Nowadays, the record industry, in its death throes, is churning out product that gets more and more vapid, bland and forgettable every year. Artists like McKay, at least in the mainstream world, are an anomale -- and a total revelation.

Don't miss an opportunity to hear a truly brilliant young artist --
Listen to Nellie McKay!


Monday, July 09, 2007

Why New York Is Awesome, pt 3

The PS1 parties.

For those of you who don't know, the PS1 parties are weekly, summertime-only throwdowns at the (I think) MOMA-owned PS1 school in Queens. These open-air Saturday afternoon events attract a kaleidoscopic throng of New Yorkers dancing to incredible DJs and other live performers, standing in the sand, hanging out in hammocks, getting a buzz in the sunshine or strolling about inside the school itself, checking out art exhibits. It is truly one of the coolest things you can do in NY in the summer.

I went this past Saturday with a couple friends and man -- just too, too much fun. There were some live performers from the Touch of Class label (one of which was mesmerizingly awesome, the other not really awesome in any way but hey, it made for a nice long beer break) and several hundred colorful humans in a collectively great mood. Around dusk, the final DJ went on and by then everyone was on the giant courtyard dancefloor, dancing and singing and smiling uncontrollably.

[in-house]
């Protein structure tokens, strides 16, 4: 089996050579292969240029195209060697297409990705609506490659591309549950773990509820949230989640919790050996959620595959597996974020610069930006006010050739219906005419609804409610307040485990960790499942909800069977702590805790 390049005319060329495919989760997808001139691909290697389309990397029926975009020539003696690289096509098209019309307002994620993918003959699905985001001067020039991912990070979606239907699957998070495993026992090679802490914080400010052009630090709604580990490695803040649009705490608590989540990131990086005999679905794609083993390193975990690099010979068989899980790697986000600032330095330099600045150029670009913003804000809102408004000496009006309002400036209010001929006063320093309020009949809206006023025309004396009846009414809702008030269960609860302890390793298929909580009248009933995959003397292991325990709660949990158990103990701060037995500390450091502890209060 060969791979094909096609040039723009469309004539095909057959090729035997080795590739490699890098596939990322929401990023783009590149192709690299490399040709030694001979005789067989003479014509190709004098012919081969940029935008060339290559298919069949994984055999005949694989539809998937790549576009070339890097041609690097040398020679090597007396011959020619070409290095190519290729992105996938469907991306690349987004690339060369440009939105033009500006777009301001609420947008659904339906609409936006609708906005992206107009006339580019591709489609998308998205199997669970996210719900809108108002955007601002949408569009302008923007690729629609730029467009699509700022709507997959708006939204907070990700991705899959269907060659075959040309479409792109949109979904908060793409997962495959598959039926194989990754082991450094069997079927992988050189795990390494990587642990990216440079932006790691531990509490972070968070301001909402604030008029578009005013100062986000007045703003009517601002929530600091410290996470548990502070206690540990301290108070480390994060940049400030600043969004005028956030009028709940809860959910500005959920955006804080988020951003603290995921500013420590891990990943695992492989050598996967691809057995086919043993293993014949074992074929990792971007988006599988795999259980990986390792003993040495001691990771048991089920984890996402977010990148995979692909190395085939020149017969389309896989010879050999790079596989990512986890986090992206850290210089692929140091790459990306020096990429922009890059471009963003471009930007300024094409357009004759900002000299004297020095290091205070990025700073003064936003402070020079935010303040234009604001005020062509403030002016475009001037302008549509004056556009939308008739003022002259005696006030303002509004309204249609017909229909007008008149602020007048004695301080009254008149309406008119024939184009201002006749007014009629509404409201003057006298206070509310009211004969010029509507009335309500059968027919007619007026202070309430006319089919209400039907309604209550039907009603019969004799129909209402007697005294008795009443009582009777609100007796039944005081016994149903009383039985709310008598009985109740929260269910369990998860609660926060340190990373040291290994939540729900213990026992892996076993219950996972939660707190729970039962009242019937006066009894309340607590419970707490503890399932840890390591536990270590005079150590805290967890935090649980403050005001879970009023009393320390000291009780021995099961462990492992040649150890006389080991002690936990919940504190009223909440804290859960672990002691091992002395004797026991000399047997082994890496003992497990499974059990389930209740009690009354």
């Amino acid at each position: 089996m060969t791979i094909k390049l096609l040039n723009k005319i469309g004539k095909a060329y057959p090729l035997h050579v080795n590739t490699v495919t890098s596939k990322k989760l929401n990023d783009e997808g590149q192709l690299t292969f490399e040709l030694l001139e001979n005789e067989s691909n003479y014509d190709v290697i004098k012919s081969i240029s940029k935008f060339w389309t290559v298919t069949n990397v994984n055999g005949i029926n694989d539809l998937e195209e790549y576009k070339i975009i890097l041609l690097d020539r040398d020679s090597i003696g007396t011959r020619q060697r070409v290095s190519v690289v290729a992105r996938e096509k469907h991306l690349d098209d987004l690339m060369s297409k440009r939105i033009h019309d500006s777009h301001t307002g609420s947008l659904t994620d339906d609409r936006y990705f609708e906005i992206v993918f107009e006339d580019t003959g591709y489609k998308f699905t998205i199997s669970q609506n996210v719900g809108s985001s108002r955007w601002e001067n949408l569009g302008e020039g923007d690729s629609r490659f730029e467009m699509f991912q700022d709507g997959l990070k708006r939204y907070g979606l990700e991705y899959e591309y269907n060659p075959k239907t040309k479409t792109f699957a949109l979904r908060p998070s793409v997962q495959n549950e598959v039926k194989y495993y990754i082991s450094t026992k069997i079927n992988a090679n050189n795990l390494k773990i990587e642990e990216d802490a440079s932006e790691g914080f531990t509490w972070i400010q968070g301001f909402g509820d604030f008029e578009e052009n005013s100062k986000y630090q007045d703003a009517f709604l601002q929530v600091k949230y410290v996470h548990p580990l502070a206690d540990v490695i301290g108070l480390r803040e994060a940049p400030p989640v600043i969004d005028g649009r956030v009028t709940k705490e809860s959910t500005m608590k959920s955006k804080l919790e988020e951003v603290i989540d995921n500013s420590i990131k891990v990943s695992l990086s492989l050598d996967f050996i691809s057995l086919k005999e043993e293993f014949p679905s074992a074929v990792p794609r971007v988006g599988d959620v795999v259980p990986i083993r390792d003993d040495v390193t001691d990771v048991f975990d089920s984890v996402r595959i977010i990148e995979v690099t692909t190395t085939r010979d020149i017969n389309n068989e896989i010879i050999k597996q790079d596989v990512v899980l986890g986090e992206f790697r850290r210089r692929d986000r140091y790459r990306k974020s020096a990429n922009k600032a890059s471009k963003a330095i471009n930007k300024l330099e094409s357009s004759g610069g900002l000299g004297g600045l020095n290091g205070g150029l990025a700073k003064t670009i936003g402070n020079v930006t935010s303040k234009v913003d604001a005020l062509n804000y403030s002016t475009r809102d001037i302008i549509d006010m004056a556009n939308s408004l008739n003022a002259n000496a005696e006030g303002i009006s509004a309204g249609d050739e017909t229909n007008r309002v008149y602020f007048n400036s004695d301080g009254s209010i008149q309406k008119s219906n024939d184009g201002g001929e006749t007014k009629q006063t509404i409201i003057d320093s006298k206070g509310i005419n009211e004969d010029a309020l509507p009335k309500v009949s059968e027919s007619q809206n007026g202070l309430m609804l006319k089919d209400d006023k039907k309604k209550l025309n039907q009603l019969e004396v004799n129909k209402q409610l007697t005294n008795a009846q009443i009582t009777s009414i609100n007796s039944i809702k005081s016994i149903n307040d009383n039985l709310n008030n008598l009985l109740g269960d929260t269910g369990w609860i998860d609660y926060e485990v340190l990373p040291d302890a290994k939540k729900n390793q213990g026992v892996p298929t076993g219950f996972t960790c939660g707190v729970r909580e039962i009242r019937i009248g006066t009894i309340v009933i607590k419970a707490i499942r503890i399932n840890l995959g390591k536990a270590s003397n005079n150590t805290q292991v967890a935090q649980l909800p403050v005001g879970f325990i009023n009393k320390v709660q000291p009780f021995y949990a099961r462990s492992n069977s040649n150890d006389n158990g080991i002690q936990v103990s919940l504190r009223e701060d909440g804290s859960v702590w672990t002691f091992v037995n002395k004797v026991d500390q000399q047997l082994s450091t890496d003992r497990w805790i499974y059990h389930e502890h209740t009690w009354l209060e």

I know what some of you are saying: "but andee, I'm not really into dancing." Thing is, it doesn't really matter. I can't imagine anyone who's not a total misanthropic sociopath being there and not getting swept up in the feeling. The DJ's set was most definitely "dance" music (everything from the new ChemBros to that "la-da-dee-la-da-dah" song from the early nineties) but there was absolutely no scenesterism or indie snobbery.

Indeed, what could be less "cool" than the Police's "Roxanne"? But this DJ played it at the end of his set, and the crowd went absolutely berserk, sang every word. He then capped off the set with "London Calling," an undeniably powerful song in any context. It was uproarious.

In darkened nightclubs there are a lot of facades being held up, a lot of smoke and mirrors. People can be cagey and self-conscious (and let's face it, deceptive) in that environment. But that kind of stuff is nonexistent at a party like PS1, which takes place in full daylight. Everyone's guard is down and there is a total lack of pretentiousness, nobody standing around with that arms-crossed, "impress me" vibe. There were ravers, breakdancers, indie kids, hippies, middle-agers who will never grow up. And hotties galore. What's not to love?

Go check out a PS1 party this summer. It's only $10, a pretty low ticket price for one of the most unique experiences you'll have.